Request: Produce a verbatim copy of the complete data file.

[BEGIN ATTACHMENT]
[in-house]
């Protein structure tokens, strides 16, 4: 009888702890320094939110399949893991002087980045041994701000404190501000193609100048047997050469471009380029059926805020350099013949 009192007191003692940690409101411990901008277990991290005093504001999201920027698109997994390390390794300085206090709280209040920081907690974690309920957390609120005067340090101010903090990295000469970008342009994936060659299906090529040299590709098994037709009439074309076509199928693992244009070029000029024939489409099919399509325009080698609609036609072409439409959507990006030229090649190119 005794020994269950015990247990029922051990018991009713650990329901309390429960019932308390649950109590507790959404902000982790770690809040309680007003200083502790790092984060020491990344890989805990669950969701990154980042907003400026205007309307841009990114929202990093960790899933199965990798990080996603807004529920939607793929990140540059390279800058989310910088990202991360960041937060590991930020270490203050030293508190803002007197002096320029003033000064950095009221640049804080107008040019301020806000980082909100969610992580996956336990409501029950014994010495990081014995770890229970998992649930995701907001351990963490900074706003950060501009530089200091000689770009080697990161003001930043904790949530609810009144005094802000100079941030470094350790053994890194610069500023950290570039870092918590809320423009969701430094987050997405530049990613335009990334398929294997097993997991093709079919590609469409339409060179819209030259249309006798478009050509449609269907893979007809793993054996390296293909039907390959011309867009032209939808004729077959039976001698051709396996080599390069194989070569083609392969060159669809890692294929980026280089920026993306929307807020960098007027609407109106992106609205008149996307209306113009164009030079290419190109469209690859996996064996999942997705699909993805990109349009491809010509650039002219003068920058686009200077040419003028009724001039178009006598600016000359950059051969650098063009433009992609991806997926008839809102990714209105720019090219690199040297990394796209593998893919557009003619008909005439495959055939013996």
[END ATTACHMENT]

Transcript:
[in-house]
């Protein structure tokens, strides 16, 4: 009888702890320094939110399949893991002087980045041994701000404190501000193609100048047997050469471009380029059926805020350099013949 009192007191003692940690409101411990901008277990991290005093504001999201920027698109997994390390390794300085206090709280209040920081907690974690309920957390609120005067340090101010903090990295000469970008342009994936060659299906090529040299590709098994037709009439074309076509199928693992244009070029000029024939489409099919399509325009080698609609036609072409439409959507990006030229090649190119 005794020994269950015990247990029922051990018991009713650990329901309390429960019932308390649950109590507790959404902000982790770690809040309680007003200083502790790092984060020491990344890989805990669950969701990154980042907003400026205007309307841009990114929202990093960790899933199965990798990080996603807004529920939607793929990140540059390279800058989310910088990202991360960041937060590991930020270490203050030293508190803002007197002096320029003033000064950095009221640049804080107008040019301020806000980082909100969610992580996956336990409501029950014994010495990081014995770890229970998992649930995701907001351990963490900074706003950060501009530089200091000689770009080697990161003001930043904790949530609810009144005094802000100079941030470094350790053994890194610069500023950290570039870092918590809320423009969701430094987050997405530049990613335009990334398929294997097993997991093709079919590609469409339409060179819209030259249309006798478009050509449609269907893979007809793993054996390296293909039907390959011309867009032209939808004729077959039976001698051709396996080599390069194989070569083609392969060159669809890692294929980026280089920026993306929307807020960098007027609407109106992106609205008149996307209306113009164009030079290419190109469209690859996996064996999942997705699909993805990109349009491809010509650039002219003068920058686009200077040419003028009724001039178009006598600016000359950059051969650098063009433009992609991806997926008839809102990714209105720019090219690199040297990394796209593998893919557009003619008909005439495959055939013996």